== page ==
The jury is still out on whether Democratic Governor Jerry Brown's plan to alleviate crowding at the state's prisons will work for local governments as well as the state.
Under what Brown describes as "realignment," thousands of offenders who might previously have ended up in state prison are being placed in county jails or other programs in order to meet a mandated June 2013 deadline for reducing the prison population by 30,000. (See note at bottom.)
This change comes about as the result of several federal court decisions on over-crowded state prisons with poor medical facilities.
California has no time to waste with the new program; the state must reduce its prison population by mid-2013.
The idea behind realignment is that local governments have capacity the state lacks to house non-violent prisoners at a lower cost. If it works, realignment will save the state billions while satisfying the federal courts.
But is it working?
Early reports are mixed.
Some counties have room for extra prisoners and have used the additional funds from the state to improve their jails. Other counties already operate with their own over-crowded jails and find themselves even more inundated with additional prisoners.
U.S. & World
In fact, more than half of the state's counties suffer from the same kind of over-crowding that has plagued the state.
Under Brown's plan, the counties will be compensated for taking on additional prisoners. Brown and the legislature allocated $425 million for realignment in the current budget and have set aside $850 million in the 2012-2013 budget, saving the state about $1.5 billion in the process.
Still, some counties are burdened not only by their own over-populated jails but a series of other problems ranging from facilities not designed for long-term populations to post-incarceration supervision of non-violent released prisoners.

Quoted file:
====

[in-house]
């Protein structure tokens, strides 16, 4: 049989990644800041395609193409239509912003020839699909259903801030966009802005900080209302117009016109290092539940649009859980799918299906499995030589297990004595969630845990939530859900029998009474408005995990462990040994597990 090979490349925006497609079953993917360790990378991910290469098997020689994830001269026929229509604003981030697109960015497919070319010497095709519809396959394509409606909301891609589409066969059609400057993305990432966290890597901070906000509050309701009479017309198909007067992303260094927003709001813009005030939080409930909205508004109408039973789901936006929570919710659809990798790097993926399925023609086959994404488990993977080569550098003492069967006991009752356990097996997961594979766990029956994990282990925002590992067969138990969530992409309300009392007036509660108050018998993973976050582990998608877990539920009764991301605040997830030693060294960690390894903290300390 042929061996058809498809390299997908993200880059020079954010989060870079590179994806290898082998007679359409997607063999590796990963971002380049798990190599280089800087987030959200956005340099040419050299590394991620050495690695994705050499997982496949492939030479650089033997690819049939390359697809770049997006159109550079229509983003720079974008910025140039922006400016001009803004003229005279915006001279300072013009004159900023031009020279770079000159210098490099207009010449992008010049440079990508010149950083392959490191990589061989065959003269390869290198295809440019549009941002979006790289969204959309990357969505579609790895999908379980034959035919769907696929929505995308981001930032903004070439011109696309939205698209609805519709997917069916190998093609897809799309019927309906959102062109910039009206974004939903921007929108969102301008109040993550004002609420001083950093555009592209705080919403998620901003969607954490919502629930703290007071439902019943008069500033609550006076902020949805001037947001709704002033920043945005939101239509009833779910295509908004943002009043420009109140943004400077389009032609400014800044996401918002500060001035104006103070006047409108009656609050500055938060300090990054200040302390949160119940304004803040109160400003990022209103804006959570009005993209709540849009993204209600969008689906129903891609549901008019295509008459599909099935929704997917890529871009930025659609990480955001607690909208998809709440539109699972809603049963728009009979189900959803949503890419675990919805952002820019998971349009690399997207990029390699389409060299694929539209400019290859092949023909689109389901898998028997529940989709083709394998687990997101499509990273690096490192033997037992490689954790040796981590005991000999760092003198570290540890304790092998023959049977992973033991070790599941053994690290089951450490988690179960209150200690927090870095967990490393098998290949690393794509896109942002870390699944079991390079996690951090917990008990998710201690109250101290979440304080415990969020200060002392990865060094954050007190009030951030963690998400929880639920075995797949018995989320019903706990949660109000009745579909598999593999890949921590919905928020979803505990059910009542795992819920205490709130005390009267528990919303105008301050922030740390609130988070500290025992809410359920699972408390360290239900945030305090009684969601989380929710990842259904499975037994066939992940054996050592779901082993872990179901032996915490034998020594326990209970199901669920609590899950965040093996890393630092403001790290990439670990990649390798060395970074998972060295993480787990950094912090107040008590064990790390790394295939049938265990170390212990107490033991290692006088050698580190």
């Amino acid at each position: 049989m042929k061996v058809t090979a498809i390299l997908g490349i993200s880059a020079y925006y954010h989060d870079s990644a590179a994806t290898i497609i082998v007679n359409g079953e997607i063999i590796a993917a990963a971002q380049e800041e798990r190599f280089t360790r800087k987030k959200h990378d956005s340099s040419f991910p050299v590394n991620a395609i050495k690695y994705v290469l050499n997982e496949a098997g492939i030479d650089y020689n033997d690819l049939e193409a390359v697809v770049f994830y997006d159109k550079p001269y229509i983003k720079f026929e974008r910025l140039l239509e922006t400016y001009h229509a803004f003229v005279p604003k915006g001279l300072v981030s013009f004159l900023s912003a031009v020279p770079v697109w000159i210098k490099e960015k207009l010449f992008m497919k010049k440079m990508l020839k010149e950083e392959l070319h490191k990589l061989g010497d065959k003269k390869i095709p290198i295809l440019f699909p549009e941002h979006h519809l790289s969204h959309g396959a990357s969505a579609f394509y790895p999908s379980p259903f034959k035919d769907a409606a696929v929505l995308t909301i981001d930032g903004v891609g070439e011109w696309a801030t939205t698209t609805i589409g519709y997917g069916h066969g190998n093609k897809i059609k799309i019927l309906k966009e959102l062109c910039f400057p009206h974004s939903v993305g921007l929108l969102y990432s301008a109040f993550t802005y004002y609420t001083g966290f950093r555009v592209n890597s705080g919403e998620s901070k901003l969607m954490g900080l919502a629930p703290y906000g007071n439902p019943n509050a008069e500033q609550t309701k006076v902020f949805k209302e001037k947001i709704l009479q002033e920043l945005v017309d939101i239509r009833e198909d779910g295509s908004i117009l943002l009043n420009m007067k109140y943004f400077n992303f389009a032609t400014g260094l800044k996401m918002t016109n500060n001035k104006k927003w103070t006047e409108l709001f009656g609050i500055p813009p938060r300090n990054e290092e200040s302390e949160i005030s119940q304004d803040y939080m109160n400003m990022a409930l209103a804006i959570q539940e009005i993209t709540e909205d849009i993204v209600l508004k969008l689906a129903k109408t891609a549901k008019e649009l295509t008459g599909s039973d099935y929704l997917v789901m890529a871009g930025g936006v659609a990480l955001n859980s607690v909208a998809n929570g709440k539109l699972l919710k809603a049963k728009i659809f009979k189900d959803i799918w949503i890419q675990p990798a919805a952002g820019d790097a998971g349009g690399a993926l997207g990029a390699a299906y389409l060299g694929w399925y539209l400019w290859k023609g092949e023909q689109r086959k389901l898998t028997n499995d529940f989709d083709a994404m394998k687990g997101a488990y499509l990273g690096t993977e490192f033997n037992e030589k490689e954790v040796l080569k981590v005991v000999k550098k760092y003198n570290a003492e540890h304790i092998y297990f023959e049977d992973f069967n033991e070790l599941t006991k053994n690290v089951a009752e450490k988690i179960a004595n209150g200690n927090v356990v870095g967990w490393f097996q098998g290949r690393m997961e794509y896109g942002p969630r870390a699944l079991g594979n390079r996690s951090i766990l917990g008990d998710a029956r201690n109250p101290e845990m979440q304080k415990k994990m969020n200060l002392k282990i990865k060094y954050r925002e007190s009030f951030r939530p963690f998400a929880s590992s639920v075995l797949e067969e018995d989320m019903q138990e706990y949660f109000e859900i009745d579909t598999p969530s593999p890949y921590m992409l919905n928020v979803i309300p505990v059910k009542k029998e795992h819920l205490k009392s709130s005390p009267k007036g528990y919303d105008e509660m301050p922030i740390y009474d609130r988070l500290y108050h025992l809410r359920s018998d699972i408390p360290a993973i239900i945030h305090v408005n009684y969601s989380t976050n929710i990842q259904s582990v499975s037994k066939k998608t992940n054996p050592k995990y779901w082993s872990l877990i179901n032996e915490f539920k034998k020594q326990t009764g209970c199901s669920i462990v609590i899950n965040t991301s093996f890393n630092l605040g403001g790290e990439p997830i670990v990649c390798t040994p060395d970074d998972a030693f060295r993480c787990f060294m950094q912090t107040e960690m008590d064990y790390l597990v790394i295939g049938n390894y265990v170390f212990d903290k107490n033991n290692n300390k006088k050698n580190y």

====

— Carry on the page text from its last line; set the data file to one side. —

Much is stake with the prison realignment experiment.
If it succeeds, the program can serve as a model for California off-loading other expensive programs to local governments; services for the elderly, childrens' health, and public education are some examples that come to mind. In each case, the "value" would come from placing services in the hands of those closest to them.
Even then, however, two lingering questions would remain: whether state funds would be guaranteed and whether the locally-administered programs would provide roughly the same benefits from county to county.
Meanwhile, prisoner realignment is in the beginning stages of implementation, which means there are lots of opportunities to correct any issues that arise.
If it works, there may be great cost savings. However, if it's the latest version of "pass the buck," then the counties may well become the recipients of the same problems that plagued the state for so many years.
Note: Sentence used to read "Under what Brown describes as "realignment," about 30,000 state prisoners are being relocated to county jails. The Department of Correction media spokesperson asked us to be clear that the 30,000 number is a reduction in inmate population. Not all of them will be moved to county jails.